And I've seen them sitting there on the road or on the forest tracks, being run over. I think they like the heat of the exposed surfaces or something, because apparently the swarms follow roads. Running over them was when I discovered that they sound like popcorn, and you know what? It's not just when you run over them. It's also when you run into them, or, when they run into you. As I sit here, I hear the occasional pinging - much like the sound of a kernel of popcorn exploding in a saucepan - of a locust flying into the side of the cabin. Sometimes they sit on the concrete outside, waiting, and sometimes they sit on your windows. If you were the sort of person who got the heebie jeebies from bugs, this picture might freak you out. It's like it's casing the joint, looking for a way in. It's only a matter of time before it evolves opposable thumbs and realises that it can come in via the door while you are sleeping... MWOARHAHAHAHAHAHAHAH!!!
So, I return to the popcorn.
The other Friday as I drove back to Melbourne, I drove through several biggish swarms of them (although I assume they weren't as bad as the clouds that are supposed to impede your vision and make you pull over. These only partly obstructed my vision, so I kept on truckin'). At first I counted how many I had hit, but by the time I got to a couple of hundred popcorn pops I realised that I really was doing my bit for agriculture and possibly also for environmental conservation.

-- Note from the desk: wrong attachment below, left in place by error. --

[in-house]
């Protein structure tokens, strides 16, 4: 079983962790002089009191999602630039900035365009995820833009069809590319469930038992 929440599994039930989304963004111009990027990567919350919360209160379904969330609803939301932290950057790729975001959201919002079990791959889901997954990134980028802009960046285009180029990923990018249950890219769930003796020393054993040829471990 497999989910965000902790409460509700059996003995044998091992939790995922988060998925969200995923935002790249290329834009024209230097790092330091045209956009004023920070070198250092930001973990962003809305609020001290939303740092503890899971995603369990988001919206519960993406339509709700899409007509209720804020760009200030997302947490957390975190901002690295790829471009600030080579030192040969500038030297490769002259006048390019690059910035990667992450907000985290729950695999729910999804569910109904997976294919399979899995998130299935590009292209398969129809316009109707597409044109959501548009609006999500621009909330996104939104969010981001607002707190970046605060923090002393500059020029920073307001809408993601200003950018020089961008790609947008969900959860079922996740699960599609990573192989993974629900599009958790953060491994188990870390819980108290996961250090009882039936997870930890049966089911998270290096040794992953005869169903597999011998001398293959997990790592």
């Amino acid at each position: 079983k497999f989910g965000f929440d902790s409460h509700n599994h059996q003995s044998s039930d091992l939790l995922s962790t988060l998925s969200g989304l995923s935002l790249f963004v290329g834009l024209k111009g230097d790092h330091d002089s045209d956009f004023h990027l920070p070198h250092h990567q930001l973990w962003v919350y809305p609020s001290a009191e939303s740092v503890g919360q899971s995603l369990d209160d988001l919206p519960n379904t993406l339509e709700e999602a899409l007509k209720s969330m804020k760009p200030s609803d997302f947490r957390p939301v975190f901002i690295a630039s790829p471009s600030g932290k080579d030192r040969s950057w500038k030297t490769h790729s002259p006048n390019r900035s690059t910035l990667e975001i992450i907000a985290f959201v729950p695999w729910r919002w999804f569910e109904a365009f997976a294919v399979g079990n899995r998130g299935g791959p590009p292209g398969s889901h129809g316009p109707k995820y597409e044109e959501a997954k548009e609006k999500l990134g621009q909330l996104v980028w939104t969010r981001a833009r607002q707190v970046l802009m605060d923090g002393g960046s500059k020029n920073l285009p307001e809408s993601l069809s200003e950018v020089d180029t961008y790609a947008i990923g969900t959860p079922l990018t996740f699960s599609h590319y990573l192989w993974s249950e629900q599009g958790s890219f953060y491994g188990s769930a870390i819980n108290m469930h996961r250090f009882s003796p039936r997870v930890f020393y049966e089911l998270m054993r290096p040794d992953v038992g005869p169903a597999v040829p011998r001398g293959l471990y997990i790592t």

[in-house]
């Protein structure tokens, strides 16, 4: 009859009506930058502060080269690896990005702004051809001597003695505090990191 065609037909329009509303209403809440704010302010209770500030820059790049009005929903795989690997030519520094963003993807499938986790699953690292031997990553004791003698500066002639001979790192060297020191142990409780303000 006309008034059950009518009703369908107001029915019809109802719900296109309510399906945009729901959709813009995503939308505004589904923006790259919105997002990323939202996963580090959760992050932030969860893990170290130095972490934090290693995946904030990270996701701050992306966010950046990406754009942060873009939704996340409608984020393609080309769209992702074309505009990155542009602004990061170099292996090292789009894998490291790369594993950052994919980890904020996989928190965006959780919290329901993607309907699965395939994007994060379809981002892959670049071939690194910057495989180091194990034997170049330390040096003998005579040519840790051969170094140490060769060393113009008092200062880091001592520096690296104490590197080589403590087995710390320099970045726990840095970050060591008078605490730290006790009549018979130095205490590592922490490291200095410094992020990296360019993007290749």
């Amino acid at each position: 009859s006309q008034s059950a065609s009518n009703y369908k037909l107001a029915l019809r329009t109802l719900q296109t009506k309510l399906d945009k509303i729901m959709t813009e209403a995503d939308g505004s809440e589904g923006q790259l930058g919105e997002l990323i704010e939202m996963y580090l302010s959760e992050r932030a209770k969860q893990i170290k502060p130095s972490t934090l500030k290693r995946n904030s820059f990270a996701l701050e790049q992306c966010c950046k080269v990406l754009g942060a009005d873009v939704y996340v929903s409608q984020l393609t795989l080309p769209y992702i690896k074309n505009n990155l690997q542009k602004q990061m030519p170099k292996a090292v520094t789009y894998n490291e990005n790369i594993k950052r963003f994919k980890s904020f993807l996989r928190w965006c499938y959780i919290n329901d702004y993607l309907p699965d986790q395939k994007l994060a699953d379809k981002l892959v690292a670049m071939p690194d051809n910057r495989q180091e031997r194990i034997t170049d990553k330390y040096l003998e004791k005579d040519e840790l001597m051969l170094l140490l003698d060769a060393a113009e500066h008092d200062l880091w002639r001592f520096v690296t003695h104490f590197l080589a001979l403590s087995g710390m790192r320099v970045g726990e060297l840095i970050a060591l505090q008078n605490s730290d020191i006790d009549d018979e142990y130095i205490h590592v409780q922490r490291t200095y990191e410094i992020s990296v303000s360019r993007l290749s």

They coated my headlights.
They smeared my windows. This particular streak is from just one solitary locust that exploded down the side of my car just after I left Cohuna. I remember it well because I saw it happen and was amazed that so much goop came out of one bug.
(I assume that, like cockroaches, locusts are mainly fat on the inside, which is why it's so hard to get your windscreen clean with just water and wiper blades)
They also get into your engine bay, and if you're not careful, I'm fairly certain they could clog up your intercooler. That's why you see a lot of people driving around with shadecloth on the fronts of their cars.
But they don't just get into your engine bay - they REALLY get into your engine bay. They get jammed in all sorts of corners. Like this one. This fella looks a little bit like he climbed in here on purpose and is just chilling out, don'tcha think?
Anyway, just thought I'd share. I like bugs! Even dead ones!
Meanwhile, the River Murray continues to rise. Apparently there's a fair to better than average chance that we'll have a 1-in-100-year flood (you know, the maximum flood event that modern infrastructure is generally built to take on) within the next week. Our office Christmas party - which was supposed to be on a paddlesteamer on the Murray - has been moved to dry land, because it didn't seem all that smart to have most of the state's senior management on the same boat in the middle of a river in flood!
But I find it amusing that on the day that the chairman of the Murray Darling Basin Authority tendered his resignation, allegedly over tensions associated with water allocations, the river is little more than half a metre from topping over into the caravan park where I am staying.
I know that was a rambling and pointless and somewhat less than entertaining post, but I felt like writing tonight, and wanted to get back into practice. So sue me!
(Please don't sue me. It's Christmas!)